A charged off car loan is treated in bankruptcy like any other car loan. You need to look beyond the issue of whether the debt is charged off and look at the type of debt it is. The type of debt will determine whether you can get rid of it, or discharge, the debt. How the debt will be treated in bankruptcy will also depend on if you still have the car and want to try to keep it, or if the car has been taken back by the lender and all that is left is the debt from the car loan.
What Is A Charged Off Car Loan In Bankruptcy?
A charged off car loan is either a secured or unsecured debt in bankruptcy. Since you still owe the debt, the debt must be listed in your bankruptcy papers so that you can obtain a discharge of the debt.
In bankruptcy, the “charge off” does not mean anything, other than to tell your lawyer that a payment has not been made on the debt in quite some time. “Charge off” is a term used in accounting that means that the lender has decided that it will not be able to collect the debt from you, so it is no longer carrying the loan as an asset on its books. There are federal rules that require a lender to charge off a car loan when the payments are 120 days late. A charged off debt can still be collected by the lender, and you still owe the debt, it just has to be reported on the lenders books in a different way.
Secured Debt Versus Unsecured Debt
A secured debt is one where you have given your property to secure the loan. Most car loans are secured debt. The lender has put a lien on the title to the car that gives the lender the right to take the car back if you don’t make the payments. If you have a charged off car loan, but you still have possession of the car, or the car title is still in your name (the lender has the car but has not sold it yet), then you have a secured debt. When your bankruptcy schedules are prepared, the property will be listed on Schedule B and the debt will be listed on Schedule D.
If you no longer have possession of the car and the lender has sold it (so the title is no longer in your name), then you have an unsecured debt, or one with no collateral. A lender has the right to collect the difference between what you owed on the loan and the proceeds from the sale of the car. This is called the deficiency balance. The debt will be listed on Schedule F, unsecured debts. The car being taken back by the lender will be shown in the Statement of Financial Affairs.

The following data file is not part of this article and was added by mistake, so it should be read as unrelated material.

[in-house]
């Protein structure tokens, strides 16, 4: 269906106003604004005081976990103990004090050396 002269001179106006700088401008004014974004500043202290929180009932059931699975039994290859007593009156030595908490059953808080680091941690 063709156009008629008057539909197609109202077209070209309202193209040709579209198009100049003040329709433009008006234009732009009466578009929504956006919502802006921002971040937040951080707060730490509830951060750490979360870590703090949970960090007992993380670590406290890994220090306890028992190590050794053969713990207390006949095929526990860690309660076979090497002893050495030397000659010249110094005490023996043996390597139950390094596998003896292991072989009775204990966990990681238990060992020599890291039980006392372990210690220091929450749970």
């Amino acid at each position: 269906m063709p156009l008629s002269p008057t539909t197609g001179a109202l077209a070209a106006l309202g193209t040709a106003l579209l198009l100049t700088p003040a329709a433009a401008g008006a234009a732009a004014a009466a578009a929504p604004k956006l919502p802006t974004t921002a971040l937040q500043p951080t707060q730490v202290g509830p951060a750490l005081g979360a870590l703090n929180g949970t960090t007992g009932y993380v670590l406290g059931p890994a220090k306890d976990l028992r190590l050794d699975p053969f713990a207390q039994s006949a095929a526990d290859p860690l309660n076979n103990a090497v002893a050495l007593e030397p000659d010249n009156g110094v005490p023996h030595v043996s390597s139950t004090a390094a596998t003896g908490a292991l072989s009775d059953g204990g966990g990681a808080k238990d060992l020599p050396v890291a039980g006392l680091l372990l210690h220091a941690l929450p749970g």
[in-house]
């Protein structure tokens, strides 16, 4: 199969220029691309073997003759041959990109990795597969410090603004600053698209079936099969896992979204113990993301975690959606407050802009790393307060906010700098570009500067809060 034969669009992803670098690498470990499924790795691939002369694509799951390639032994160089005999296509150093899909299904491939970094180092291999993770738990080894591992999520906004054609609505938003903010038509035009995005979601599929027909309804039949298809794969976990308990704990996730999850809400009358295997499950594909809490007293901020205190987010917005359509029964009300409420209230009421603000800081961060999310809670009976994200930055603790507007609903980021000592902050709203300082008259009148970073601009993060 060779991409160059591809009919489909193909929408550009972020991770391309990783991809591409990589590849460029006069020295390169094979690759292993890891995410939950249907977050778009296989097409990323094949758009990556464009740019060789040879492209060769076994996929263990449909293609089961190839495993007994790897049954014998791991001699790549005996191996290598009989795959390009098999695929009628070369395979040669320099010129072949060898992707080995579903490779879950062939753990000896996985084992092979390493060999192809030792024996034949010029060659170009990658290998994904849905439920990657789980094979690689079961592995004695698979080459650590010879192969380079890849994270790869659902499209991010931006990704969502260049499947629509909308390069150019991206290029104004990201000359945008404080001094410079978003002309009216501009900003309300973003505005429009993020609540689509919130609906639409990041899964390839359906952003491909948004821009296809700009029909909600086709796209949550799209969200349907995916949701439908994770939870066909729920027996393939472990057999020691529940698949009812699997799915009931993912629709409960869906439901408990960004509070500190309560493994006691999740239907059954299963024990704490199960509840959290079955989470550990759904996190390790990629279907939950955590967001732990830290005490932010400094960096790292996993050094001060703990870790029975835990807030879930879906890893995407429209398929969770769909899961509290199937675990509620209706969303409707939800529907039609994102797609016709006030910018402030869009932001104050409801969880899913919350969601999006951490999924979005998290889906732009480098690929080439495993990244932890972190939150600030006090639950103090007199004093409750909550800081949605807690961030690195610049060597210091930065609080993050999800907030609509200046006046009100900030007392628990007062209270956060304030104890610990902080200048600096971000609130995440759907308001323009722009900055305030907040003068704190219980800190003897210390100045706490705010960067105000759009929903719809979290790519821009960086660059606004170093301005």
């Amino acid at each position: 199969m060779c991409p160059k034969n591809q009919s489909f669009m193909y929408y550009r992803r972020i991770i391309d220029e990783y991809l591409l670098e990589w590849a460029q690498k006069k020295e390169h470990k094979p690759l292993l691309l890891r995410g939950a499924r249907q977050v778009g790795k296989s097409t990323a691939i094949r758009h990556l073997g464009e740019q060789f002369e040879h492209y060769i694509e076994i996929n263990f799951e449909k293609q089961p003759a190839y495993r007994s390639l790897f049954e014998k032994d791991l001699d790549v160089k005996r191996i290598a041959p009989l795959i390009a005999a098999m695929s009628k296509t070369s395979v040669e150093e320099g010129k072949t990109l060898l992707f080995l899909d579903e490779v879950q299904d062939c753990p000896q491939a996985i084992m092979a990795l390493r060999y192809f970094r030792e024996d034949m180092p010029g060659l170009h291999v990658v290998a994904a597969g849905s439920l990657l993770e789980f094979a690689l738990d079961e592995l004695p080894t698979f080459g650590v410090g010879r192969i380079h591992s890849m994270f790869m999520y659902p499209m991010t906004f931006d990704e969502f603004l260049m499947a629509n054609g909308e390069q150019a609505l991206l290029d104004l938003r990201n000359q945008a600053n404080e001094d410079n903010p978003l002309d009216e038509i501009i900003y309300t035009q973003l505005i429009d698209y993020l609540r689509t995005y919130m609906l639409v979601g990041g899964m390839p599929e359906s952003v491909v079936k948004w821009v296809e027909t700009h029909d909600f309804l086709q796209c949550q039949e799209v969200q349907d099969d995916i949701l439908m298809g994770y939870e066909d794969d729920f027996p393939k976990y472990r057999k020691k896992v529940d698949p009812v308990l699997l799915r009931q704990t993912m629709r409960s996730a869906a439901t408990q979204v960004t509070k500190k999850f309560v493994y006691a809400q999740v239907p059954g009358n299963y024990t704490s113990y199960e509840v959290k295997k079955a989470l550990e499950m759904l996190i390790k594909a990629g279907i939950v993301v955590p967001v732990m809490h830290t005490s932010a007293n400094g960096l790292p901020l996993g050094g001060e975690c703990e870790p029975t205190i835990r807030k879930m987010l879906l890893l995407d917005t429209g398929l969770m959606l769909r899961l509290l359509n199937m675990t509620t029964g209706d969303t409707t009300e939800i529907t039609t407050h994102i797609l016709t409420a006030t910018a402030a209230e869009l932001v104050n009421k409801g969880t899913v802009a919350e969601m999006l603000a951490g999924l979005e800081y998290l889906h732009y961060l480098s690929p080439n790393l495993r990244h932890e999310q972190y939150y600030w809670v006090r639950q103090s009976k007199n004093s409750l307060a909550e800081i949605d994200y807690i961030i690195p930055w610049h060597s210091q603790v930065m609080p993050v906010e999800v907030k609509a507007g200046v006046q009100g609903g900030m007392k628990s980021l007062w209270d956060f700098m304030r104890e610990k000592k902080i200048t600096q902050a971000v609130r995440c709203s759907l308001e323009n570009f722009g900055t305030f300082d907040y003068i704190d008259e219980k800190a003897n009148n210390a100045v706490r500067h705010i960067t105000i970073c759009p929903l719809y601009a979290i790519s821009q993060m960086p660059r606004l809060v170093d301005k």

Secured Debts In Bankruptcy
In a Chapter 7, if the car loan is still secured, then you have to decide if you want to keep the car, or give it back to the creditor. If you want to keep the car, you have to either reaffirm the debt (agree to keep making payments), or redeem the car (pay the value of the car to the lender in a lump sum). You can’t usually reaffirm a debt that is not current, and by definition a charged off debt is not current, so reaffirmation is a rare option.
The more likely options are to either redeem or surrender the car. Redemption makes sense only if the car is worth more than you owe, it is in decent condition, and you have the ability to pay the value of the car in a lump sum. If you redeem the car, the lien on it will be released and any balance left after you pay the value of the car to the lender will be discharged. You would then own the car free and clear after your bankruptcy case is over.
The other option with a secured debt in a Chapter 7 is to surrender the car. You let the creditor take the car back, they will sell it and apply the sale proceeds to the loan, and any amount left owing to the creditor is discharged.
In a Chapter 13, you can pay the loan back over the life of the plan, which allows you to keep the car, even if the debt has been charged off. A Chapter 13 can also help you get a car back that has been repossessed by the creditor. You will likely have to pay the full amount that is owed on the car if you bought it less than two and a half years ago. If you bought the car more than two and a half years ago, you may be able to pay in full only what the car is worth and pay a portion of the rest that is owed.
You can also still surrender a car in Chapter 13. In that case, the car will be sold by the lender and the proceeds applied to the loan. Any leftover balance will be paid a portion over the life of the plan.
Unsecured Debts In Bankruptcy
In a Chapter 7, unsecured debts are generally discharged and you will no longer owe them after your case is over. If a charged off car loan is unsecured, it will be discharged at the end of the case, unless there are extenuating circumstances.
In a Chapter 13, unsecured debts usually receive payment of a portion of the balance owed. This is paid out over the life of the plan. At the end of the case, you will receive a discharge of any remaining amount owed.